THONOTOSASSA – An ancient art form that first captured the fancies of Japanese aristocrats centuries ago is highly in fashion today at an establishment on the edge of Tampa.
It’s called Artisans Bonsai and it’s located at 9358 E. Fowler Ave. in Thonotosassa, directly across from the Big Top Flea Market.
It is a specialized nursery where owner and bonsai artisan Joe Cain and apprentice Phil Latina welcome all who are interested in the long admired living art form known as bonsai, properly pronounced “bone-sigh.”
Bonsai is defined as the growing of dwarfed-sized ornamental trees in small shallow pots or trays and selectively shaping the branches, pinching the leaves and pruning the roots so that all parts of the plant are in proportion.
“Our mission is to represent the true tradition of bonsai, not the typical plants you see in the malls that are manufactured,” Cain said.
“Bonsai,” he noted, “is an art of illusion,” in that tree branches are bent and carved to give the appearance of old or dead wood.
Latina pointed out that Bonsai trees created from very old tree branches are quite expensive.
“If you were to purchase one that is 50 or 100 years old it would cost thousands of dollars,” he said.
Bonsai plants at Artisans Bonsai are priced at $50 and up.
Most of the material they collect for their trees is found locally, sometimes along the side of a road.
“It could be as simple as finding stuff in your next door neighbor’s yard or in more unusual places,” Latina said.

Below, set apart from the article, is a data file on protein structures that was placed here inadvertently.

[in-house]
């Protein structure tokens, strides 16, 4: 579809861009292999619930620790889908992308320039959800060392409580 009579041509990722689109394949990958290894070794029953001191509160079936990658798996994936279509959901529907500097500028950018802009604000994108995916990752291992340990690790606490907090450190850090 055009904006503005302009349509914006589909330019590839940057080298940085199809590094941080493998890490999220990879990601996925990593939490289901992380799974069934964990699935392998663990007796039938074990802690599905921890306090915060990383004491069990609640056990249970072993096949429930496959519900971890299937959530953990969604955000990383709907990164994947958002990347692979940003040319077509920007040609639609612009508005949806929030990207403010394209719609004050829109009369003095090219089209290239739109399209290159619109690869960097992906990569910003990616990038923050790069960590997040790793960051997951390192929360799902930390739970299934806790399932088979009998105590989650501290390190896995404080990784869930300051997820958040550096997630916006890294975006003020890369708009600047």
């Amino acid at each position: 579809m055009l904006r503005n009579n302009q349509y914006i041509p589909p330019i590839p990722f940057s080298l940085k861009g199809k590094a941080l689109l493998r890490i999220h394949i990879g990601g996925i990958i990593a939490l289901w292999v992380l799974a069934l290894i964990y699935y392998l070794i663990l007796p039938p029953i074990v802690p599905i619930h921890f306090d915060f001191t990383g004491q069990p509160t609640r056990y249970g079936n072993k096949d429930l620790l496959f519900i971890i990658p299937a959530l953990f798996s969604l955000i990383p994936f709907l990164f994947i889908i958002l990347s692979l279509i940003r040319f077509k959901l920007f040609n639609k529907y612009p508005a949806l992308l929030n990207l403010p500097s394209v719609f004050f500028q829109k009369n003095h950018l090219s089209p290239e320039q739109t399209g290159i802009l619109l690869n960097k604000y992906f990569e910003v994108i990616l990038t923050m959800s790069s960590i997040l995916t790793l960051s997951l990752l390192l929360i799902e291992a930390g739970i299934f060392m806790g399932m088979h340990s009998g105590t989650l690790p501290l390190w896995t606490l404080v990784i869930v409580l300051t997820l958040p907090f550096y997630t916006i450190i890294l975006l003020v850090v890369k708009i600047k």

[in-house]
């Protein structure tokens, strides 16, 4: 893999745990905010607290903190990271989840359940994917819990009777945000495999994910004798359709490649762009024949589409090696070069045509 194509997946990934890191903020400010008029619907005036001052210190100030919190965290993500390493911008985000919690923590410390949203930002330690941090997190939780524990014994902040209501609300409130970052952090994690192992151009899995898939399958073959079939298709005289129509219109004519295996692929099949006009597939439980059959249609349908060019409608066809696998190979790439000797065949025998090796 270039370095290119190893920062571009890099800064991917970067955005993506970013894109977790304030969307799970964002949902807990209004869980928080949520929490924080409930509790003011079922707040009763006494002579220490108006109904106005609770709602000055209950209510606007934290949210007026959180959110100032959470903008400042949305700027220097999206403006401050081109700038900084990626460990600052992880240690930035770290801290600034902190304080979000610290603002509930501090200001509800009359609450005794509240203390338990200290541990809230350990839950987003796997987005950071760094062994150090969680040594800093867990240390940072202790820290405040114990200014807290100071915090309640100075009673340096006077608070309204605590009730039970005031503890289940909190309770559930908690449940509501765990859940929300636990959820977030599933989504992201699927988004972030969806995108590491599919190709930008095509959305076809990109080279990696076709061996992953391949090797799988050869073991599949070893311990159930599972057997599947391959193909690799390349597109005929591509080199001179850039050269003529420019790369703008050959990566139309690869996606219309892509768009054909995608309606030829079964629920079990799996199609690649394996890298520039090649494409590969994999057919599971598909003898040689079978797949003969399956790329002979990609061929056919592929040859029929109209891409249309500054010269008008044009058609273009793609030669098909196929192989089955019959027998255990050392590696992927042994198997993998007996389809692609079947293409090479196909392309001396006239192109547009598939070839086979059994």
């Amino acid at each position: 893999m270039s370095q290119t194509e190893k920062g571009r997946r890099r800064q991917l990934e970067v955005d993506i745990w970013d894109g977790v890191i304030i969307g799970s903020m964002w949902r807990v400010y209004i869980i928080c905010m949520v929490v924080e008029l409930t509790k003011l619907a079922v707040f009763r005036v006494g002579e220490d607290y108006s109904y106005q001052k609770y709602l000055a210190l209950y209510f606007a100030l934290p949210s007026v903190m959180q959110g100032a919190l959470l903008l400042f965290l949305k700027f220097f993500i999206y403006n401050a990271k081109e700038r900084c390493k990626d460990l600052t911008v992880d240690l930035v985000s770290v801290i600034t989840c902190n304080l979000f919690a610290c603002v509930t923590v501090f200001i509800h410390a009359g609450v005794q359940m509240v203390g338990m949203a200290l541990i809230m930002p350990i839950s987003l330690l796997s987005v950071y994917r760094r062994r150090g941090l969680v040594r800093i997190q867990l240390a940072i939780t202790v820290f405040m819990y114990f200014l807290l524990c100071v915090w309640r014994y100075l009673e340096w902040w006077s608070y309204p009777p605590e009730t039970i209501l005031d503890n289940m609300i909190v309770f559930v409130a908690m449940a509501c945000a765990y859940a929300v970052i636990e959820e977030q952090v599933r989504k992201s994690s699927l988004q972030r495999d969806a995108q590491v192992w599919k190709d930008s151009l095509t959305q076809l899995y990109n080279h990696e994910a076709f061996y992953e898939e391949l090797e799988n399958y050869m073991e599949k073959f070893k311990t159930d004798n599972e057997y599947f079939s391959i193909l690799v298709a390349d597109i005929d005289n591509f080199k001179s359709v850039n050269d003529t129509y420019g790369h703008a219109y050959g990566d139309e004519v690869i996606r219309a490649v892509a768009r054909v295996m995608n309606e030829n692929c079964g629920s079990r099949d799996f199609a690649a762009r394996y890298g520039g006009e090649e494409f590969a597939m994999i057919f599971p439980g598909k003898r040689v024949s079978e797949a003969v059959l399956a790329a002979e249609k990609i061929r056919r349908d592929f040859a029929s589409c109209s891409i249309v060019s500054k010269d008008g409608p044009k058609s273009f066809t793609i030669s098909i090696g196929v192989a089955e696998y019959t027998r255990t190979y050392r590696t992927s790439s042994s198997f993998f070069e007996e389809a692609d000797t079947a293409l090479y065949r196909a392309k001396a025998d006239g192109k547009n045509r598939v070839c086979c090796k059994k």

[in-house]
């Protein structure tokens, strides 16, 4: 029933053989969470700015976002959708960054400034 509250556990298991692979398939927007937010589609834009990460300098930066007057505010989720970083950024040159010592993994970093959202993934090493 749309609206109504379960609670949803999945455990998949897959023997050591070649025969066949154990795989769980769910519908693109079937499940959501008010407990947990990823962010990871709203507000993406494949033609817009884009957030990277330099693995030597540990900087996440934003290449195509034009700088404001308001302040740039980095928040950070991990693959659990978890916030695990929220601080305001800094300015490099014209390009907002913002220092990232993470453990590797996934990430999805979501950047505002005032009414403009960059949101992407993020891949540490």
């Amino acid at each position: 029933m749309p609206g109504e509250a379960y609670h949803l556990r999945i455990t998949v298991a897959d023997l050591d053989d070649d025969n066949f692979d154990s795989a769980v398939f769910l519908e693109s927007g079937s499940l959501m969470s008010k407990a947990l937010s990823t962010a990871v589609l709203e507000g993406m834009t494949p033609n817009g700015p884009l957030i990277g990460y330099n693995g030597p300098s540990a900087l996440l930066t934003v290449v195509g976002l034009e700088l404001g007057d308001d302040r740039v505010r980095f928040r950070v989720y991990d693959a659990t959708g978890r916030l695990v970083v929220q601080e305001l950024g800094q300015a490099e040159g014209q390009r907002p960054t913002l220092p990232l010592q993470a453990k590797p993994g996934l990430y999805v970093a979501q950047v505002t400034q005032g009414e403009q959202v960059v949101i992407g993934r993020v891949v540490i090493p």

Bougainvillea, crepe myrtle, juniper and cypress trees are among the most popular species used in creating Bonsai trees, which, according to Cain, encapsulate in miniature form a beauty all of their own.
“We’re always happy to explain the real story of Bonsais and if you want to buy one we always provide support,” he said.
Introductory classes on the art of creating Bonsai trees are held from 9 a.m. to noon on the first and third Saturday of every month. Intermediate classes will be added soon.
Bonsai pots, aluminum wiring to mold tree branches, and customized soil specifically coined on site for the miniature trees are also for sale.
Wit Ostrenko, president and CEO of the Museum of Science & Industry, admits he’s gotten hooked on growing Bonsai trees since discovering the business during his frequent travels on Fowler Avenue.
He’s even taken the introductory course.
He likens the bonsai tree to “a living sculpture.”
“My daughter came over and saw it and said, ‘I want one,’” Ostrenko said. “To see my 21-year-old daughter get excited about it is really neat.”
He believes the tree he purchased was priced right, especially compared to the prices he’s seen online.
“It’s valuable and it will be even more valuable as time go on,” Ostrenko said.
Ben Predmore, who’d tried unsuccessfully on several occasions to care for bonsai plants he purchased elsewhere, found out about Artisans Bonsai online. Following a visit to the place, he and his wife signed up for the beginners’ class.
Right off the bat Predmore learned the potting soil he’d been using on his bonsai trees was unsuitable. So he purchased the mixture Cain formulated and highly recommends.
During their second class the couple created their own trees, both of which he said “came out fantastic.”
“Joe is really helpful and he’s very, very open to questions,” the Seminole Heights resident said. “And I haven’t killed a tree since I took the class.”
The nursery is open from 9 a.m. to 5:30 p.m. Monday through Friday and from noon to 4 p.m. on Saturday and Sunday.
Call (800) 438-9614 or visit www.artisansbonsai.com for more information.
Joyce McKenzie can be reached at firstname.lastname@example.org.